Perrie Halpern R.A.
2.3  seeder  Perrie Halpern R.A.  replied to  charger 383 @2    one month ago

Really sorry to hear that Charger. Hope you get better soon. 

Raven Wing
2.4  Raven Wing  replied to  charger 383 @2    one month ago

I hope that you will soon feel much better, charger. It seems as soon as they come up with a vaccine to fight a disease a new mutation comes out. Almost like someone in the background is playing around with the stuff and making changes to keep going. jrSmiley_55_smiley_image.gif

3  Kathleen    one month ago

We had our flu shots, hoping that we dodge the bullet this year.

4  Ender    one month ago

I shouldn't say this but I haven't been sick in several years. My body doesn't handle it well. What happens to me now is I get like a severe case of strep throat with it. My throat closes up, gets inflamed and I can barely swallow.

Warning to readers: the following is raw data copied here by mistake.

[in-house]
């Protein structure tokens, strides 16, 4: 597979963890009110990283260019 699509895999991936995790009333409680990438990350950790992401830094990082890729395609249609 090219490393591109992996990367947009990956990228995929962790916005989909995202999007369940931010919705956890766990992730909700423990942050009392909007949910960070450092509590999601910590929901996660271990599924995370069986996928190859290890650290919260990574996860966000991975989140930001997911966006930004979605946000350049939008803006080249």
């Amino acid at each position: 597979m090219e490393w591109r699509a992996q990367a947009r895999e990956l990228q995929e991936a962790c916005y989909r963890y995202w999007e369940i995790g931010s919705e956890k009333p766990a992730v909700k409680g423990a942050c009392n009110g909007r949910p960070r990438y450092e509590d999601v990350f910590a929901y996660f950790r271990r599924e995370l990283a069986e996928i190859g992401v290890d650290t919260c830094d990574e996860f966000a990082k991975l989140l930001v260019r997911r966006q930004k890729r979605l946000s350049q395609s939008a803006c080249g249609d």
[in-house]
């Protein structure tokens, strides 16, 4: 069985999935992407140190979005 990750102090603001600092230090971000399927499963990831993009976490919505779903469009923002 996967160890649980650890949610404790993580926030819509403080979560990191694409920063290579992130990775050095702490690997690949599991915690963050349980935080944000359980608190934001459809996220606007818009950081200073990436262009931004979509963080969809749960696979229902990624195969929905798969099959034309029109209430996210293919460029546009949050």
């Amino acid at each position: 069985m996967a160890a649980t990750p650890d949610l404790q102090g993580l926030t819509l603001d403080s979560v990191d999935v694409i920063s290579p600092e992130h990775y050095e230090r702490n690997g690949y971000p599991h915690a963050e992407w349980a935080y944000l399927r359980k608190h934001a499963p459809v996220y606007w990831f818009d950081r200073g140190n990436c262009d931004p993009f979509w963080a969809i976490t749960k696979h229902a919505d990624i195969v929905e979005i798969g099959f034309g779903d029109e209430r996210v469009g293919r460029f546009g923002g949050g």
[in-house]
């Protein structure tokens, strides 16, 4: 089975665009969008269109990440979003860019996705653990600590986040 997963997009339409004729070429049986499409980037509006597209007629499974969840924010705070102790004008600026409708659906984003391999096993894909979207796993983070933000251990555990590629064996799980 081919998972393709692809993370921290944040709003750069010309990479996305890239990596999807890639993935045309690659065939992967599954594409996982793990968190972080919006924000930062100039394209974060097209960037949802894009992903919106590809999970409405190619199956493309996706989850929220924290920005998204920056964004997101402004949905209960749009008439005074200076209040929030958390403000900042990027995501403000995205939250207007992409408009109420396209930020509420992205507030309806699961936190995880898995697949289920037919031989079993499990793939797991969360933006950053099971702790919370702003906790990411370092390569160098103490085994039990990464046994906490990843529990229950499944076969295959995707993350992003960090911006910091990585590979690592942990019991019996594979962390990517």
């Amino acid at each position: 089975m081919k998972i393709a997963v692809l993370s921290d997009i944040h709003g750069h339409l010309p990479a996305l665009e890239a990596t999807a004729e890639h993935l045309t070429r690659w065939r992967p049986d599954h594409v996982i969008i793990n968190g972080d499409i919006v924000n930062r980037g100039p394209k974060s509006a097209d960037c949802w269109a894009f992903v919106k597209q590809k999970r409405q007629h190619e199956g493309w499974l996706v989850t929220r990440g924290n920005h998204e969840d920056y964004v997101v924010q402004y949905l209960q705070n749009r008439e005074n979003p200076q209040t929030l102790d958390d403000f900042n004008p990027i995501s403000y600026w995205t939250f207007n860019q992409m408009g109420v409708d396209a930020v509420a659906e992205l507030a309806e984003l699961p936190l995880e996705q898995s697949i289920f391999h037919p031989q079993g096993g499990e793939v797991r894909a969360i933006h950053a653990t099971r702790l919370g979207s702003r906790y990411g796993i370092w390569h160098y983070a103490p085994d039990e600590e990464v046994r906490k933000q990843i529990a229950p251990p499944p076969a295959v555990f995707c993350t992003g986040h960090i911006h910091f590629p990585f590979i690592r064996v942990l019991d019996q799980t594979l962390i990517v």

People think I am nuts but when I go places I wipe things down. Like the handle of grocery carts.

Even when I am in a hotel I bring wipes and wipe every thing down. Tv remote, switches, doorknobs...

If someone walks in that I think is sick I spray Lysol around and on anything they touched.

It seems to be far worse than when we were kids. I don't remember people dying from it back then.

4.1  XDm9mm  replied to  Ender @4    one month ago
It seems to be far worse than when we were kids. I don't remember people dying from it back then.